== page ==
Saturday, January 31, 2015
Nearly 500 years after his death, Piero di Cosimo (1462–1522), an Old Master painter and inspiration to surrealists including André Breton, will be having his first solo exhibition, reports the Art Newspaper.
The exhibition, which will open at the National Gallery in Washington, D.C. February 1, will be a comprehensive look at the idiosyncratic artist and his work offering up 34 original works by Piero and four attributed paintings.
Giorgio Vasari, a 16th century painter and art historian known for penning the seminal art historical text The Lives of the Artists, once described Piero as an unhygienic, solitary person, "more animal than human." Vasari reported that Piero died alone, having been found by his few friends at the base of his staircase. Curator at the National Gallery, Gretchen Hirschauer and associate professor of Italian Renaissance art at NYU, Dennis Geronimus, wanted to pull back the veil of mystery that shrouds the underrated Piero, a contemporary of Botticelli, Leonardo, and Michelangelo.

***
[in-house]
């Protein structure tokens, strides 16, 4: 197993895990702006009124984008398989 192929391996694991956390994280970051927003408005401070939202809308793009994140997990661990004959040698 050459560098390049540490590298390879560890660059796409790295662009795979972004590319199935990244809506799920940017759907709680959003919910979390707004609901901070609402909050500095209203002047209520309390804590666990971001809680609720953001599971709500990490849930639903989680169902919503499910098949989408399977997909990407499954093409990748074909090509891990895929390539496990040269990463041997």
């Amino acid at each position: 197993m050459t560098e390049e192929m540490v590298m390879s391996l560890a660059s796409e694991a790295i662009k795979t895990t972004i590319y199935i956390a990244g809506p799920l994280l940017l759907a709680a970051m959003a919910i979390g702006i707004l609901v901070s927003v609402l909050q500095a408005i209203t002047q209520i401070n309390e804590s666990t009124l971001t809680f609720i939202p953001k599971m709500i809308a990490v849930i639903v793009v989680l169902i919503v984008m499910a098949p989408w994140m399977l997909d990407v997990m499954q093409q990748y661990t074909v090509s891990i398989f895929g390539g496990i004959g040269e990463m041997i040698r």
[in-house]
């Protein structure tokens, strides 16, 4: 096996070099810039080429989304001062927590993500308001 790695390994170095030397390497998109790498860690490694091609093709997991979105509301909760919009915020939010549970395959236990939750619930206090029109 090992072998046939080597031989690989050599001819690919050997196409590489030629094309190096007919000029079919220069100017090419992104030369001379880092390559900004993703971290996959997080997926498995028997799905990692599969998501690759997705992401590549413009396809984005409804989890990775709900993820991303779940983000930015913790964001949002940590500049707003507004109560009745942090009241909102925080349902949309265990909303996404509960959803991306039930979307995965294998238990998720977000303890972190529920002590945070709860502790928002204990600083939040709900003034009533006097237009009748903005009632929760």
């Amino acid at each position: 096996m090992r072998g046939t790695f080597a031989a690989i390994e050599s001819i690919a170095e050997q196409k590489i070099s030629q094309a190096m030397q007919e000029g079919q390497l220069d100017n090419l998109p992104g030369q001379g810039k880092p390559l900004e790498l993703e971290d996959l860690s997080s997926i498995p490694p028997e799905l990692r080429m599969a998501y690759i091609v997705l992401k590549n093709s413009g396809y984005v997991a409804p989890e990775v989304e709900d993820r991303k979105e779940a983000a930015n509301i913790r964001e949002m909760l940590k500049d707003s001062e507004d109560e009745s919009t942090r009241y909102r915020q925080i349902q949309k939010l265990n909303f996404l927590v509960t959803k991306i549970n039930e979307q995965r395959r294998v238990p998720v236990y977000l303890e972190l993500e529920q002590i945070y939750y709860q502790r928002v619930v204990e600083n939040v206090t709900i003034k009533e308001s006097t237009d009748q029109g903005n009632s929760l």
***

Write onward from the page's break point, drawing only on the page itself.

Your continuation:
The Clowness Cha-U-Kao
Thursday, January 29, 2015
Renoir's paintings are notable for their vibrant light and saturated color, most often focusing on people in intimate and candid compositions. The female nude was one of his primary subjects. In characteristic Impressionist style, Renoir suggested the details of a scene through freely brushed touches of color, so that his figures softly fuse with one another and their surroundings.
Tuesday, January 27, 2015
Twenty-seven British ships of the line led by Admiral Lord Nelson
aboard HMS Victory defeated thirty-three French and Spanish ships.
The Victory Breaks the French Line. The Battle of Trafalgar naval engagement fought by the Royal Navy against the combined fleets of the French and Spanish Navies, during the War of the
Third Coalition of the Napoleonic Wars. The battle was the most decisive naval victory of the war.
Franz Xaver Winterhalter - German painter, known for his portraits of royalty in the mid-nineteenth century. His name has become associated with fashionable court portraiture.
Antoine Watteau (French: October 10, 1684 – July 18, 1721) better known as Antoine Watteau was a French painter whose brief career spurred the revival of interest in color and movement (in the tradition of Correggio and Rubens). He revitalized the waning Baroque style, and indeed moved it to the less severe, more naturalistic, less formally classical Rococo.